If the standard SetFieldValue event handler actually drops values ​​from the applet level to the business component level, then the standard WriteRecord handler drops data from the business component level to the table level. That is, the data in the corresponding tables is updated, which then other users of the system will be able to see.

The difference between SetFieldValue and WriteRecord lies in the fact that in the first case, the fields are updated separately, and in the second case, the changes are sent to the database immediately for all fields.

If the developer writes his own handler and binds it to the Write-Record event Pre-Branch, then the system will perform all the actions before writing data to the database, otherwise, it will already be written to the database. Accordingly, if an error occurs on the Pre-Branch branch, the data in the database will not change, and vice versa, if an error occurs on the Post-Branch branch, this will not affect the standard processor and the data in the database will be updated.

Knowing this fact, you can more competently implement business logic. For example, on the Pre-Branch, you need to hang up various data validation procedures to ensure that the "curve" information does not get into the database. You can attach notification procedures to the Post-Branch. For example, configure sending an Email-message when the application moves to a particular stage.

Immediate Post Change

The property of the Immediate Post Change field, if it is equal to "Y", tells the system that the SetFieldValue event for the corresponding field needs to be triggered at the moment when the user made the changes and tries to move the cursor to another place. If it is not set, and for most fields it is, then the SetFieldValue event occurs as part of the WriteRecord event processing. That is, the system looks at what data from the applet level has not been transferred to the business component level, and for each field launches SetFieldValue, and only then WriteRecord is launched.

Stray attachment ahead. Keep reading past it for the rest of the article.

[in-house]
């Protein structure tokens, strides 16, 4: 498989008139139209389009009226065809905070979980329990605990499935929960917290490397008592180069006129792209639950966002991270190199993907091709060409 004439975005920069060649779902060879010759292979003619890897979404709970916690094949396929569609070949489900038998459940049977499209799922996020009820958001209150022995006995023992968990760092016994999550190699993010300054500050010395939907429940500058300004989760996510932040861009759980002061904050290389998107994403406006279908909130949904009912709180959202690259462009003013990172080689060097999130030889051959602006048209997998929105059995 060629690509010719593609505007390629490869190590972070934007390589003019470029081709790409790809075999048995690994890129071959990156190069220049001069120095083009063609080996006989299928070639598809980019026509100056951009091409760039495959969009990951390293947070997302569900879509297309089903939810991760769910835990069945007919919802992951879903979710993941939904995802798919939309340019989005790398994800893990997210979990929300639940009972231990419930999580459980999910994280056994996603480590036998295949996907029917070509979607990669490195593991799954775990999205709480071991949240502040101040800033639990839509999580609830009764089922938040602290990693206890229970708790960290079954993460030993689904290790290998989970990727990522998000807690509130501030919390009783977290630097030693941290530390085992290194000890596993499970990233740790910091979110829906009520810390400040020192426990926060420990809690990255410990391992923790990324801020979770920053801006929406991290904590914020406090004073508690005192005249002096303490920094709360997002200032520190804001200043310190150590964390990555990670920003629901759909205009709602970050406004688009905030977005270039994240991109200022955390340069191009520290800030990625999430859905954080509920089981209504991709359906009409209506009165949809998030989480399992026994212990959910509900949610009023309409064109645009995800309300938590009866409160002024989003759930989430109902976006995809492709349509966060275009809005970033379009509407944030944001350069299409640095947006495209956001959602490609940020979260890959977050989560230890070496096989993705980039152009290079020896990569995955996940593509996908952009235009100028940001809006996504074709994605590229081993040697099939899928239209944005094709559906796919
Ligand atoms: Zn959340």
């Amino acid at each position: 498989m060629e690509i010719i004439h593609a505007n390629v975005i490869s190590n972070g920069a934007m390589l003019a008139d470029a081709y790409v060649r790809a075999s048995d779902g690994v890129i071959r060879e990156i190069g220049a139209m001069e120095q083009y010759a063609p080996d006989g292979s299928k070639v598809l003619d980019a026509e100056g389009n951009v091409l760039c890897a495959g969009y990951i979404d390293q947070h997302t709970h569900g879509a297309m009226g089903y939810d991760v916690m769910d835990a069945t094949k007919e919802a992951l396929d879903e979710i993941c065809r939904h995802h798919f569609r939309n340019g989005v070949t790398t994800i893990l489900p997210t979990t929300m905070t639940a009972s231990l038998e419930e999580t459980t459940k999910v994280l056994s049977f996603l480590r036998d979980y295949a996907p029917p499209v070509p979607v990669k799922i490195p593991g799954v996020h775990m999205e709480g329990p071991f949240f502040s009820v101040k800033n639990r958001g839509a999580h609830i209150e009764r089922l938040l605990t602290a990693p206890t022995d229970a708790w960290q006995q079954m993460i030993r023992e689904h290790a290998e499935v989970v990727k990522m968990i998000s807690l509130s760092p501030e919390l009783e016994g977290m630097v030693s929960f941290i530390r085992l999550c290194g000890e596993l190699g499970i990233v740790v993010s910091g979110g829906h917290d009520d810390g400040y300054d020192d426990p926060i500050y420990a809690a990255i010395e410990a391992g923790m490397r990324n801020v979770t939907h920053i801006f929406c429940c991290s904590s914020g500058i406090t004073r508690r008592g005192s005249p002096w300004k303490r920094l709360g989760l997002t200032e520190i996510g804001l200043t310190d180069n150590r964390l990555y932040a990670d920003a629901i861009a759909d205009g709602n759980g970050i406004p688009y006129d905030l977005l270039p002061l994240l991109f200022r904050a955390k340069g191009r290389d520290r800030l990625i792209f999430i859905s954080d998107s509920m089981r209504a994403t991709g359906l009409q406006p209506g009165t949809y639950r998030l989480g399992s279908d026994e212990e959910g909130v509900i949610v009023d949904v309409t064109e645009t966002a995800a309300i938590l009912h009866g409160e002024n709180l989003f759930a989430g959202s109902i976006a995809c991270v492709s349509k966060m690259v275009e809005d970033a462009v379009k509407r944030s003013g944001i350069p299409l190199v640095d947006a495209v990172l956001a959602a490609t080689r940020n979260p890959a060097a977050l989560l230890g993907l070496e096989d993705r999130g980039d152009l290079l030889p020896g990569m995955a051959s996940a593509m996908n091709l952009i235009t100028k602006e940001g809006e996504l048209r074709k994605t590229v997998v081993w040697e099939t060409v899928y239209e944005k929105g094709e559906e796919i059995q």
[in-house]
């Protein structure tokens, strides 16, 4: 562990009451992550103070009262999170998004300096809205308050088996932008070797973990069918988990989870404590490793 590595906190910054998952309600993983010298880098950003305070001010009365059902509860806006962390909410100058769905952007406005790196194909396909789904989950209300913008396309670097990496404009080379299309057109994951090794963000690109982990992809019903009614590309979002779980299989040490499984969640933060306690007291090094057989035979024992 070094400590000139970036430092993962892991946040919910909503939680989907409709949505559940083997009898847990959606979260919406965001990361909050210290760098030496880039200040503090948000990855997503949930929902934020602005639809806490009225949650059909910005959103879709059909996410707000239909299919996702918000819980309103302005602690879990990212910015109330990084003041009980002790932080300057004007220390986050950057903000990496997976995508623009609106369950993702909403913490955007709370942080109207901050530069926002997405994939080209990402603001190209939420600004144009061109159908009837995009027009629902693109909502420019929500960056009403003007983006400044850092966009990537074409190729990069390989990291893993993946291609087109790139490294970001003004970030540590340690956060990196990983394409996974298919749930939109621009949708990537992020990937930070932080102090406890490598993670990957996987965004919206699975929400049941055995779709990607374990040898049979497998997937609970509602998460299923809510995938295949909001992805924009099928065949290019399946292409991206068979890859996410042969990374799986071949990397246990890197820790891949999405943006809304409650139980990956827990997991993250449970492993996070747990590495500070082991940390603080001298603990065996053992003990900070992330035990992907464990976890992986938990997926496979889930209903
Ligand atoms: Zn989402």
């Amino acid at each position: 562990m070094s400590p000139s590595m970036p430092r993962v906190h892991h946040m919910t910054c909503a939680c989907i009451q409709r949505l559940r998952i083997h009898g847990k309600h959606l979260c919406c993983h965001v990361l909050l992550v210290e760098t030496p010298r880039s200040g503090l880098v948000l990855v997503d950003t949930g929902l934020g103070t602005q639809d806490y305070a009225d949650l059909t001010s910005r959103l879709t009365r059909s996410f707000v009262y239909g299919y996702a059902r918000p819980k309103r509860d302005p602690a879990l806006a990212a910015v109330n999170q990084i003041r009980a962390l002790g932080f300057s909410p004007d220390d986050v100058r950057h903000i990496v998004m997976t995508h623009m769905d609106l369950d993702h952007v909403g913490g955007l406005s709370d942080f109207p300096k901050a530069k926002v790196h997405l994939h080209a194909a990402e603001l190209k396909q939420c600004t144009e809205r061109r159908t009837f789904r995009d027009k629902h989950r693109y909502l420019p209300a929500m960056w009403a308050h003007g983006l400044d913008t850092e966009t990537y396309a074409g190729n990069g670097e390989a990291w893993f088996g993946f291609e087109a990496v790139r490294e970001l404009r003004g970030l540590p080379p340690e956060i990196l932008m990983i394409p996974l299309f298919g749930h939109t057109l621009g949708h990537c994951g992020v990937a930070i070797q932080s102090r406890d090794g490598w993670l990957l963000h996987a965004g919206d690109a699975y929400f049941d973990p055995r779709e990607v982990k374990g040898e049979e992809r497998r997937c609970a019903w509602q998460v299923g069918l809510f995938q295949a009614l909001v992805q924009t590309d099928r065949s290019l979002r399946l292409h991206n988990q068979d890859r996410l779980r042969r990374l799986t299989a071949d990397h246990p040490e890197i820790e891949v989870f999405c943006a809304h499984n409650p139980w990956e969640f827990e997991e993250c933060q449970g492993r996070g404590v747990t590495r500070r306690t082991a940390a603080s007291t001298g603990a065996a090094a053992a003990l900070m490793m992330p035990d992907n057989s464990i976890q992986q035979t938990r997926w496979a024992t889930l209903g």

Given how Oracle Siebel CRM handles events, I recommend that you run data validation on the Pre-Branch WriteRecord event. In this case, when the user tries to save the record created by him, the system says in which fields the data does not correspond to a specific business logic. The user makes the appropriate adjustments and again tries to save everything.

Checking the values ​​of each field will require a script, since the Run-Time Event does not have access to the new value when it is on the Pre-Branch of the SetFieldValue event.

All the principles described above apply not only when the user makes changes through the interface, but also when the EAI integration is working or just a script launches the SetFieldValue method directly. For example: bcContact.SetFieldValue (“Email Address”, “”).